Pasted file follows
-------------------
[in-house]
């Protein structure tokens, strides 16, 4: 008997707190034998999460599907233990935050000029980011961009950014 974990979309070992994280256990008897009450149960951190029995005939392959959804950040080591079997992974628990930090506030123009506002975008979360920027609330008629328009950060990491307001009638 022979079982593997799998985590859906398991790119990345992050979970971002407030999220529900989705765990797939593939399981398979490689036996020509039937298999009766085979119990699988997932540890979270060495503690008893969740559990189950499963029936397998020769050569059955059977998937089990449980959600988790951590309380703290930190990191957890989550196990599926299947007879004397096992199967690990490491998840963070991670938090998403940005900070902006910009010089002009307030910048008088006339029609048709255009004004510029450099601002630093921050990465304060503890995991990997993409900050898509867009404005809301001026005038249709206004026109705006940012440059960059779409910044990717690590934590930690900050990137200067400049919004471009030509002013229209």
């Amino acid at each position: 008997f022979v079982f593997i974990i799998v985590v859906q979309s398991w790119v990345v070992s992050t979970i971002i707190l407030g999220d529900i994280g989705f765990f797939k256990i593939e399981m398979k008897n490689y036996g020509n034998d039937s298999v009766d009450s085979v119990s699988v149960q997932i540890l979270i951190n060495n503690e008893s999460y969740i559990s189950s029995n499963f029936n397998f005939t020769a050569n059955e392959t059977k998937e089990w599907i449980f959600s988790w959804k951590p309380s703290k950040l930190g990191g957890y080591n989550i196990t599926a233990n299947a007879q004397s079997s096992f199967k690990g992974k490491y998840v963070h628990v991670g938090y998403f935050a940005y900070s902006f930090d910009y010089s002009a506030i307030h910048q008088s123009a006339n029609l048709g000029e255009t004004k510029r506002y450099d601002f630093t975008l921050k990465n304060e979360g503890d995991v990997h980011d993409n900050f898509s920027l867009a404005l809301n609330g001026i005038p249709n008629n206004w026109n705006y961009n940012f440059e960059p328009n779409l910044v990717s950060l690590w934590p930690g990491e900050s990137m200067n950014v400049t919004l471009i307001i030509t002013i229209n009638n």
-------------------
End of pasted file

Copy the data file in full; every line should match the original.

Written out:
[in-house]
């Protein structure tokens, strides 16, 4: 008997707190034998999460599907233990935050000029980011961009950014 974990979309070992994280256990008897009450149960951190029995005939392959959804950040080591079997992974628990930090506030123009506002975008979360920027609330008629328009950060990491307001009638 022979079982593997799998985590859906398991790119990345992050979970971002407030999220529900989705765990797939593939399981398979490689036996020509039937298999009766085979119990699988997932540890979270060495503690008893969740559990189950499963029936397998020769050569059955059977998937089990449980959600988790951590309380703290930190990191957890989550196990599926299947007879004397096992199967690990490491998840963070991670938090998403940005900070902006910009010089002009307030910048008088006339029609048709255009004004510029450099601002630093921050990465304060503890995991990997993409900050898509867009404005809301001026005038249709206004026109705006940012440059960059779409910044990717690590934590930690900050990137200067400049919004471009030509002013229209």
């Amino acid at each position: 008997f022979v079982f593997i974990i799998v985590v859906q979309s398991w790119v990345v070992s992050t979970i971002i707190l407030g999220d529900i994280g989705f765990f797939k256990i593939e399981m398979k008897n490689y036996g020509n034998d039937s298999v009766d009450s085979v119990s699988v149960q997932i540890l979270i951190n060495n503690e008893s999460y969740i559990s189950s029995n499963f029936n397998f005939t020769a050569n059955e392959t059977k998937e089990w599907i449980f959600s988790w959804k951590p309380s703290k950040l930190g990191g957890y080591n989550i196990t599926a233990n299947a007879q004397s079997s096992f199967k690990g992974k490491y998840v963070h628990v991670g938090y998403f935050a940005y900070s902006f930090d910009y010089s002009a506030i307030h910048q008088s123009a006339n029609l048709g000029e255009t004004k510029r506002y450099d601002f630093t975008l921050k990465n304060e979360g503890d995991v990997h980011d993409n900050f898509s920027l867009a404005l809301n609330g001026i005038p249709n008629n206004w026109n705006y961009n940012f440059e960059p328009n779409l910044v990717s950060l690590w934590p930690g990491e900050s990137m200067n950014v400049t919004l471009i307001i030509t002013i229209n009638n």